Let me tell you how she gathered up the shards of her soul and made something beautiful out of the shattered pieces, His love the light that shone through into the brilliance of those who have suffered and still sing of His mercy.

Let me tell you about her.

Let me tell you about how she opened her hands to let her husband, her partner, her boyfriend step into spiritual direction with another woman. How she knew that he needed companionship as he felt blindly into place his life with God had become, not really believing that He was really there at all.

Let me tell you how she trusted another woman with the contours of the faith of the man she loved, knowing that she was too close to speak words that he could hear. Let me tell you how she held him in prayer, a silent warrior who wrapped each small moment, each wrestling in the kind of hope that only love can produce.

Let me tell you how she stood, and stood, and stood, as he wandered and wondered. How she worked, how she served, how she kept herself before her God. Let me tell you how she wove letting go into the tapestry of their lives together, and how she rejoiced when he returned, just a little more whole, just a little more able to turn toward the One who had been weeping, watching and waiting with her.

Let me tell you about her.

Let me tell you how she came exhausted, more in need of an hour’s sleep than an hour with me. Let me tell you how she arranged for a sitter, same time every two weeks, and had to wrestle the details to the ground each time anyway, a screaming child on each leg.

Let me tell you how desperate she was for God, how her alabaster jar was filled with the tears of she wept for her children as they fought their first feverish night, their first struggle with words, their first broken bone. Let me tell you how she tenderly wiped the feet of Jesus with her hair, her face to the ground as we held together the messy mixture of desire and duty, parenting and prayer.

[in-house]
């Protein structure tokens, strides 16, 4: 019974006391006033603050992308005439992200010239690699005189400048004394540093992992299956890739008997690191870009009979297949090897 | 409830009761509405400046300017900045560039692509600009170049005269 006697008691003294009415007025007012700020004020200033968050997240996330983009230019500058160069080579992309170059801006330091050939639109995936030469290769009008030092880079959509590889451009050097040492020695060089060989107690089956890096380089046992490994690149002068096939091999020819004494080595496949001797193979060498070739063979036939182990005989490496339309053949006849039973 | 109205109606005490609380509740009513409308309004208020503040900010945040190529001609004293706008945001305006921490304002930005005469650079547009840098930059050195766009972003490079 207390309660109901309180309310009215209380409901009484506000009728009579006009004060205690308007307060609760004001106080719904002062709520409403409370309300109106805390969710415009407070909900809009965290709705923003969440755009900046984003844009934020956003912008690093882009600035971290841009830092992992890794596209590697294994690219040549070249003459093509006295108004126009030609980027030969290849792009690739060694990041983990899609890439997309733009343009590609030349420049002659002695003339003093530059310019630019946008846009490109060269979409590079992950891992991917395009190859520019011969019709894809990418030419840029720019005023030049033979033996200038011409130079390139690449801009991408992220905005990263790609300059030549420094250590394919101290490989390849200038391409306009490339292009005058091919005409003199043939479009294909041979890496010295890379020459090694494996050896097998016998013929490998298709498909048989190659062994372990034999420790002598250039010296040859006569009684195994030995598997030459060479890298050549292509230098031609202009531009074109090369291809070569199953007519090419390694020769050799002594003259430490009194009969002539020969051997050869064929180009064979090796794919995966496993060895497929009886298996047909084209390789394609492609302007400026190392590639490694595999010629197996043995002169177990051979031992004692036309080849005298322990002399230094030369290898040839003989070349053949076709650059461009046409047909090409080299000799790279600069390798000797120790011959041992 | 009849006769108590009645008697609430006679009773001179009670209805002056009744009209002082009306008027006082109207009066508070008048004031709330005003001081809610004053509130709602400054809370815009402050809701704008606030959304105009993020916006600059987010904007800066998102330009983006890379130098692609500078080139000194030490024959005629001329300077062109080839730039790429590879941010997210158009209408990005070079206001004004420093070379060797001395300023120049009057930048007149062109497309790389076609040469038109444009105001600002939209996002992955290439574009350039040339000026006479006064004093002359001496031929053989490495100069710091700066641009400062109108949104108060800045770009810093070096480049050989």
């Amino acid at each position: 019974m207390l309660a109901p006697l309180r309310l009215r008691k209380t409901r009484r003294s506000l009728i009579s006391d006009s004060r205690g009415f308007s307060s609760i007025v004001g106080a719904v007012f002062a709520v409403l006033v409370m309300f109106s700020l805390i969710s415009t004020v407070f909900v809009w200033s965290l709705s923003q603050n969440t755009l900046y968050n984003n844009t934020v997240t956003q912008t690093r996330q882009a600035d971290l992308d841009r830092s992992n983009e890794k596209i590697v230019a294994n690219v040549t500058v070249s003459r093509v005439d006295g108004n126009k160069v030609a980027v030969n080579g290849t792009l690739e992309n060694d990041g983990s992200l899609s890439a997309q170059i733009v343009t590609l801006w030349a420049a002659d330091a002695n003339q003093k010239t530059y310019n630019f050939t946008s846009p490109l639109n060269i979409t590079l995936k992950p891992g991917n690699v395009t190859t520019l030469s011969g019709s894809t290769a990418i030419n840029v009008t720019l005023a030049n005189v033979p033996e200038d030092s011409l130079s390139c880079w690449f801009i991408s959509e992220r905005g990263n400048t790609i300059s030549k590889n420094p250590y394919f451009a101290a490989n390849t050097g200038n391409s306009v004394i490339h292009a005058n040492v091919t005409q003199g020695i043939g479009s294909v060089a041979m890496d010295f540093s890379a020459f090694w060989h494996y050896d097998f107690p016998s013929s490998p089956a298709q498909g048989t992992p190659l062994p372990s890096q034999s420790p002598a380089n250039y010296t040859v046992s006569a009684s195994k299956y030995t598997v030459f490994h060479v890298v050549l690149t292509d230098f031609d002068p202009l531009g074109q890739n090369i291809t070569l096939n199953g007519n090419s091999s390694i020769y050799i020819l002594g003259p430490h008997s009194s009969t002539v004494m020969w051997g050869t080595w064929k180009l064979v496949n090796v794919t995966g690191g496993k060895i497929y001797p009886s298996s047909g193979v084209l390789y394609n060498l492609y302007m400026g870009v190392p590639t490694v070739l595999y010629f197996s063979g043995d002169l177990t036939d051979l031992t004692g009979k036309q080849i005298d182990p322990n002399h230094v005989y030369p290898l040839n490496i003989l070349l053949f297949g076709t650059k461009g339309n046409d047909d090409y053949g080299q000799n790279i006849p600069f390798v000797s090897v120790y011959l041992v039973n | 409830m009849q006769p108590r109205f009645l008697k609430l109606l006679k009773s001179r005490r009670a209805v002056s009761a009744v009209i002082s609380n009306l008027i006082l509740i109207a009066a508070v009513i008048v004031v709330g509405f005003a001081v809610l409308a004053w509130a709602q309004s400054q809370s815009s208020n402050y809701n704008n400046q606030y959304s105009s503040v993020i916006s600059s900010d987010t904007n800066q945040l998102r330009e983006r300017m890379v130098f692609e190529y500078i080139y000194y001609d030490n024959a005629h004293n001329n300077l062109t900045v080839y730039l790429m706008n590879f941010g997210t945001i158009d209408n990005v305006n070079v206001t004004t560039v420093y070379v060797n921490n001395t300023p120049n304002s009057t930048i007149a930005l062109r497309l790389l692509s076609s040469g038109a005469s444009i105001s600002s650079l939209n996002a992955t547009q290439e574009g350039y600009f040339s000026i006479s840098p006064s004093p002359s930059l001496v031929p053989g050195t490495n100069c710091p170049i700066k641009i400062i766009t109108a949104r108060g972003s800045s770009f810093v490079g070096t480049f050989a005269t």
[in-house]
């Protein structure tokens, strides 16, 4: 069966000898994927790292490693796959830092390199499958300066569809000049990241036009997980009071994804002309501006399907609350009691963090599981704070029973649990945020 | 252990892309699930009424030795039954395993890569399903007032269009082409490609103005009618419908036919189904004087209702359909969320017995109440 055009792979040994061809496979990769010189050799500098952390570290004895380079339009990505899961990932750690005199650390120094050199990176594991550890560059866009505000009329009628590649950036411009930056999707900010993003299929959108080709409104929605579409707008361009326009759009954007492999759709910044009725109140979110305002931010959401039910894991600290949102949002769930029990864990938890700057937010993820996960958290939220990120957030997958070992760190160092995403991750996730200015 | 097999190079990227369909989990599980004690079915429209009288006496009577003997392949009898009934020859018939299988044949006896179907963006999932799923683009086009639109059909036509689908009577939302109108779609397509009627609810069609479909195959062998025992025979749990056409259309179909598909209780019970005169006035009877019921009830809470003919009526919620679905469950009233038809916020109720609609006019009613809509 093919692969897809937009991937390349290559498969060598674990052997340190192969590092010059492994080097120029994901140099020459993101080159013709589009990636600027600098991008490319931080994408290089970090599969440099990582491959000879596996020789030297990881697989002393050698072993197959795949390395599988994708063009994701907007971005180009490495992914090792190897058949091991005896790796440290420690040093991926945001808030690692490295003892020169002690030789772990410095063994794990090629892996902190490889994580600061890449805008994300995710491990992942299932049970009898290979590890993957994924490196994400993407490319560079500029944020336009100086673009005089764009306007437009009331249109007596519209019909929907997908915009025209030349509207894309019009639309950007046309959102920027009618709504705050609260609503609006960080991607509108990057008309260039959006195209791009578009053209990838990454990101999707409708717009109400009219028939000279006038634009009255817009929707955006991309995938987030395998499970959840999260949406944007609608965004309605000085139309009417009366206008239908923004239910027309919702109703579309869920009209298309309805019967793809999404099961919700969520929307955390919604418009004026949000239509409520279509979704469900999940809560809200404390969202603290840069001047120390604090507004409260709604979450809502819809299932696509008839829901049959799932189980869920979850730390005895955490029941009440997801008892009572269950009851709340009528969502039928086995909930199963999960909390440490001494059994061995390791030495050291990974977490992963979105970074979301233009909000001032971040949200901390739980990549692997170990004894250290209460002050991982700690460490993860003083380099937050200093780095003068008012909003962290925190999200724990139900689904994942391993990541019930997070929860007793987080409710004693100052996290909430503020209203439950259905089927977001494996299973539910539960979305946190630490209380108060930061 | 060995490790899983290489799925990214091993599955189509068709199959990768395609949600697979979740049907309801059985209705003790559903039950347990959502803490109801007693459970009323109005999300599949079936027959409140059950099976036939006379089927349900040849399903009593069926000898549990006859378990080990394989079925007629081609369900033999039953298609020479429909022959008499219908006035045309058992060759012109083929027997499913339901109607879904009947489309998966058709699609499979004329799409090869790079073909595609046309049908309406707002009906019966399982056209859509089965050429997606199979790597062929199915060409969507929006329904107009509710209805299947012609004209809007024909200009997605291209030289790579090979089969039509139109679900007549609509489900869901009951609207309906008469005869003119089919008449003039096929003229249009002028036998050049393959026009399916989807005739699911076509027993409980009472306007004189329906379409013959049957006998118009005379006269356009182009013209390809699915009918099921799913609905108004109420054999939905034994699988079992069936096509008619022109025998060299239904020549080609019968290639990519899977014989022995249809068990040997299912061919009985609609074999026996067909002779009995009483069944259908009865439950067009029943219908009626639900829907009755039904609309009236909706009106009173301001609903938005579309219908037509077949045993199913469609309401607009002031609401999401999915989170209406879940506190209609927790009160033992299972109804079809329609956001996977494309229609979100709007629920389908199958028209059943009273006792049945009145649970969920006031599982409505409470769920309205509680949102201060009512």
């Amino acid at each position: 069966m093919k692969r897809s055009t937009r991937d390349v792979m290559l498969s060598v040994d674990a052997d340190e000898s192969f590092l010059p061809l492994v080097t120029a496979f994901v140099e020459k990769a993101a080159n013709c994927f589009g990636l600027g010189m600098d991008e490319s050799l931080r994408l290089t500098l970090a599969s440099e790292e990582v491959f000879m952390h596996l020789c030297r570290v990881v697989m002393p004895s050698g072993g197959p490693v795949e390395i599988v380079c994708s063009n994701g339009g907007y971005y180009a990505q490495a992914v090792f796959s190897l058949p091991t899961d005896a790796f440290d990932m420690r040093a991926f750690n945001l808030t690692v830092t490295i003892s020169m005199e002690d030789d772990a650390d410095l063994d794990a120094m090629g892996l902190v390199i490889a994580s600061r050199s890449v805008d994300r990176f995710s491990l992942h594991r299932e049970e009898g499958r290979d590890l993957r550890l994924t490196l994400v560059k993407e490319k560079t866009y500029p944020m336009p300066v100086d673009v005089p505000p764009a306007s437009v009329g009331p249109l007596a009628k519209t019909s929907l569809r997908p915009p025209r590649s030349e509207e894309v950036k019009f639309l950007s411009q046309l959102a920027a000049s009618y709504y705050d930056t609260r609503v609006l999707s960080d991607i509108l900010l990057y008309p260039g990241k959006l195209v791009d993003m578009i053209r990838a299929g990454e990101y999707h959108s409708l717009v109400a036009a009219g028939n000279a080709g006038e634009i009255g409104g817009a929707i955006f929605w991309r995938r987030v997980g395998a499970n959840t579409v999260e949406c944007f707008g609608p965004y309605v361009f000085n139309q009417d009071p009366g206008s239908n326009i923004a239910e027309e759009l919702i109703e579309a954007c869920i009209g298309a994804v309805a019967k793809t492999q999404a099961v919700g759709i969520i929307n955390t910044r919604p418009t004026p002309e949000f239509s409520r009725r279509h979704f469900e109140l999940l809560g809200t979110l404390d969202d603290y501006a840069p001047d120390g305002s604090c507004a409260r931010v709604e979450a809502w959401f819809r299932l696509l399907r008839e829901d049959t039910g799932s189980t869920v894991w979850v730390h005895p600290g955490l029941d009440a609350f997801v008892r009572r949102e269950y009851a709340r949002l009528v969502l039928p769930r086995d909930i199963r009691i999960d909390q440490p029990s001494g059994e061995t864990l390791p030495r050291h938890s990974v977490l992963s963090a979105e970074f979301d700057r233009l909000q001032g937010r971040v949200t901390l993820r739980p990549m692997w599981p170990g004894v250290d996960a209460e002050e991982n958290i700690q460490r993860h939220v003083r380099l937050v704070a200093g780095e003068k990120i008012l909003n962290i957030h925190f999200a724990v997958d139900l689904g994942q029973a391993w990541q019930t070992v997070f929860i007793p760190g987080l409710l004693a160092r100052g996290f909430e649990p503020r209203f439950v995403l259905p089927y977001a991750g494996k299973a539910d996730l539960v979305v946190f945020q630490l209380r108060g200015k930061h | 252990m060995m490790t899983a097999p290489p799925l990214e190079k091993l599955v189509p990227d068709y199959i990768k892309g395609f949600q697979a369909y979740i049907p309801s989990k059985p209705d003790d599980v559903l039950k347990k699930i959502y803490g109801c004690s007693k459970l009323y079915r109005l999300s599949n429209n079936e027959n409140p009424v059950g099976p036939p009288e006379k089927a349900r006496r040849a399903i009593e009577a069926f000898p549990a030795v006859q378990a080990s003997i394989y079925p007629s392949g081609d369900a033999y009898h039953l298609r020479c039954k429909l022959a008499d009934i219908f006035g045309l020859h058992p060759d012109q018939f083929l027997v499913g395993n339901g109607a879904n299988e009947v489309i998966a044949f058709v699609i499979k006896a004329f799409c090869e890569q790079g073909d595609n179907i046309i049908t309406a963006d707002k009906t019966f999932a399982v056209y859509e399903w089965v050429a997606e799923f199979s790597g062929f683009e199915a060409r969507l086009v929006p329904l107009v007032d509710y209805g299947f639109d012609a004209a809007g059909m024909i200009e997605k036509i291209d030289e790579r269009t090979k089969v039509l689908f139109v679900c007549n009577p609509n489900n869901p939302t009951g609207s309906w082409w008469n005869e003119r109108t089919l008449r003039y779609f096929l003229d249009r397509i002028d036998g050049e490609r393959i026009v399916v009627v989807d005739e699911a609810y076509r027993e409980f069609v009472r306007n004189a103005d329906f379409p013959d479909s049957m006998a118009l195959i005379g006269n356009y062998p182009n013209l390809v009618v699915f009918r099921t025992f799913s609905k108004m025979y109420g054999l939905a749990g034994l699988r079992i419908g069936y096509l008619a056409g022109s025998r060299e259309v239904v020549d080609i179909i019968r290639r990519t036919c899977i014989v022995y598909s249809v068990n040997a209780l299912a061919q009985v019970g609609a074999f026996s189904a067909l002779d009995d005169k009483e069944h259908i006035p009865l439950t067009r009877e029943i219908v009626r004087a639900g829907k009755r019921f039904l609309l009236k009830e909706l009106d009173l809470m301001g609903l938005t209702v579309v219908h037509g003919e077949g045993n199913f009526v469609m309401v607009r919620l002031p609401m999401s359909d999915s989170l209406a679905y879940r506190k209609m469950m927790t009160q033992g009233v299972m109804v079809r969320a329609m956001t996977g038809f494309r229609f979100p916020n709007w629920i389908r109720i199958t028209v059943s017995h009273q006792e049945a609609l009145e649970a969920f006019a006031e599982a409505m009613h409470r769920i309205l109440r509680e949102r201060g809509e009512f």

Let me tell you how she began to practice the Presence in the laundry, and laugh at the days to come. How the daily became the holy, and both her desperation and desire didn’t diminish, but grew. How she found peace in the process, and home in the journey.

Let me tell you how she thinks no one ever sees, but knows that He does. How that’s often, not always, but often enough, and how she waits with Him for the dreams unrealized, the hopes to come, patience in the face of tomorrow.

Let me tell you about her.

As we sit together, she shows me what it is to be a woman of God, even as she searches for her identity in Him.

She is the reason I get up in the morning, the subject of my prayers, the reason I weep in gratitude for every moment I spend as a spiritual director.

She is my patron saint, she is my spiritual midwife.

 

patronsaintsmidwivessynchroblog

 

*For the purposes of confidentiality, all descriptions are composites. Any reference to specific stories have been removed and any congruence with the stories of those I journey with currently or in the past is purely coincidental.

  1. Sarah Bessey
    March 9, 2013 at 2:50 pm

    Good gracious, Tara – left me in tears. This is so true and hard and beautiful. Thank you for sharing these women with us. Eshet chayil!

  2. Susie Shaw
    March 25, 2013 at 2:33 pm

    Oh Tara. Thank you.